We begin in the dust of the valleys, in the long days and the sounds of your generations, digging and constructing and fighting, the hollow slapping of their fists against the meat of the men they beat into the dust. The stray dogs that lapped their spilled blood, while flies hummed and flickered along their mangy skins, their bulged ribs.
This book is about an aesthetic. A scent. Sounds. Blood and embalming fluid and the yellow depths of alligator eyes. Verbs are generally bombastic words with accompanying sounds.The child-hero’s father puts his gasoline soaked hand over the boy’s mouth to keep him quiet and the smothering scent and sensation I can feel still.
It’s biblical in language and scope, Abraham Lincoln as father, God as father, and most importantly — your father as Father (it is written in the second person). The War is apocalyptic. There are plagues. Of gulls and alligators and militiamen. Endless imagery of furs and skins, mud and leather. Mountains of corpses. The prose is unique and dizzying and if it reminds me of anyone, it would be William Vollman.
When it’s not portraying an aesthetic (or sometimes when it is), it is allegory. The freed slaves are only ever called ‘the unpaid’; the whites are ‘the paid’, with the poor whites being ‘the lowly paid’. Eponymous Abe is alternately hated as an unpaid sympathizer, described as an unpaid himself*, then as time passes stories are told of how he was a great hater of the unpaid — ‘The Great Emaciator’. This demonstrates changing public opinions of major historical figures and events over relatively brief periods of time. If the reader finds themselves feeling dismayed and superior about the masses at this point, Kloss cleverly levels his ardor at the reader themself — by mixing real historical fact with insidious nonsense, the chaotic result makes it impossible to tell fact from fiction for anyone but a scholar of American history. Which I am not. Was Lincoln’s guard missing when he was assassinated? Was there really suspicion of Mary Todd being involved in the plot?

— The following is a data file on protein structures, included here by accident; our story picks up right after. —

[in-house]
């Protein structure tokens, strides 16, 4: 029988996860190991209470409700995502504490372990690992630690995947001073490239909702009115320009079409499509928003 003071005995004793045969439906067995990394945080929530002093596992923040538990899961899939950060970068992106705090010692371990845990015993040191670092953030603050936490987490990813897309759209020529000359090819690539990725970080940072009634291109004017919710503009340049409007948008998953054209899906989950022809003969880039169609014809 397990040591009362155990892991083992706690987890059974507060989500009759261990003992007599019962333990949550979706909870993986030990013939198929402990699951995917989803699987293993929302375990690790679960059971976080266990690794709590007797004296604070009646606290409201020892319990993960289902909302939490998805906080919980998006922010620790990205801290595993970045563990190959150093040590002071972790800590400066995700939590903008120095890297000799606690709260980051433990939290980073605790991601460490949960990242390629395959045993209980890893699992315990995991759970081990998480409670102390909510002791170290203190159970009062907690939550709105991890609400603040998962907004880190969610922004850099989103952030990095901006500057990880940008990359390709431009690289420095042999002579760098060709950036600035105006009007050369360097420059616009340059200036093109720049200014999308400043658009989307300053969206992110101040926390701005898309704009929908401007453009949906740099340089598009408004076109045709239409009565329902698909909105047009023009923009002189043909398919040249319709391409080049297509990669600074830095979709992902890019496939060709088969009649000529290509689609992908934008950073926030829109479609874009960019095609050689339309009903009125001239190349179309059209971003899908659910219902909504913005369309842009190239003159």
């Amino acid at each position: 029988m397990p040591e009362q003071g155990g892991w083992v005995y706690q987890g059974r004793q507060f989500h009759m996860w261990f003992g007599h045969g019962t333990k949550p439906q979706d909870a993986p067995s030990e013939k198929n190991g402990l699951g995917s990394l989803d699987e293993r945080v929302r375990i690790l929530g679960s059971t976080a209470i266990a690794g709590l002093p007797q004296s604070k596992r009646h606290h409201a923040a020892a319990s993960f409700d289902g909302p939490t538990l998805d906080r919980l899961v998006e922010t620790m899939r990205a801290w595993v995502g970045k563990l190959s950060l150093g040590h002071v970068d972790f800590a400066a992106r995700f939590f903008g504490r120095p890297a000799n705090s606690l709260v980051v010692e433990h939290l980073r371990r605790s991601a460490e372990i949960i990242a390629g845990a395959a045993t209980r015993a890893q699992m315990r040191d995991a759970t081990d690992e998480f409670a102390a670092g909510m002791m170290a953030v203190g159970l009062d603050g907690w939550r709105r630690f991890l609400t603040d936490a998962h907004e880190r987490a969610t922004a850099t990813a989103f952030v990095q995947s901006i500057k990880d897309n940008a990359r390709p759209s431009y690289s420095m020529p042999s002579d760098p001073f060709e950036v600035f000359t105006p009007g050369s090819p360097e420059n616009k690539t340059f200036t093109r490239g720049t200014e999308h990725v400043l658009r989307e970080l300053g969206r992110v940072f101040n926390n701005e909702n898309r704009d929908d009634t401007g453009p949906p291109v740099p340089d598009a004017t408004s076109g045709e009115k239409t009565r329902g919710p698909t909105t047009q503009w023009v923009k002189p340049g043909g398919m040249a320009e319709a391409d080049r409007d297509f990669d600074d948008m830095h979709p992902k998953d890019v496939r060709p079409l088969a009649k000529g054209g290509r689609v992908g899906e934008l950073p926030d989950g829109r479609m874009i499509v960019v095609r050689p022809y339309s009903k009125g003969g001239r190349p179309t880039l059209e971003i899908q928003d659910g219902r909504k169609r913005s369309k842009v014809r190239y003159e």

Like all books where the protagonists are all terrible people, the book can get a little dicey and uncomfortable when it comes to race and gender. Perhaps more so when the oedipal tyrant hero is ‘you’. Kloss seemed aware of what he was doing, but that is definitely up to personal interpretation. Oh, it’s also ultra violent if that it’s a deterrent.
*This book was published in 2012 and the Obama tie in is so blatant it’s almost distracting.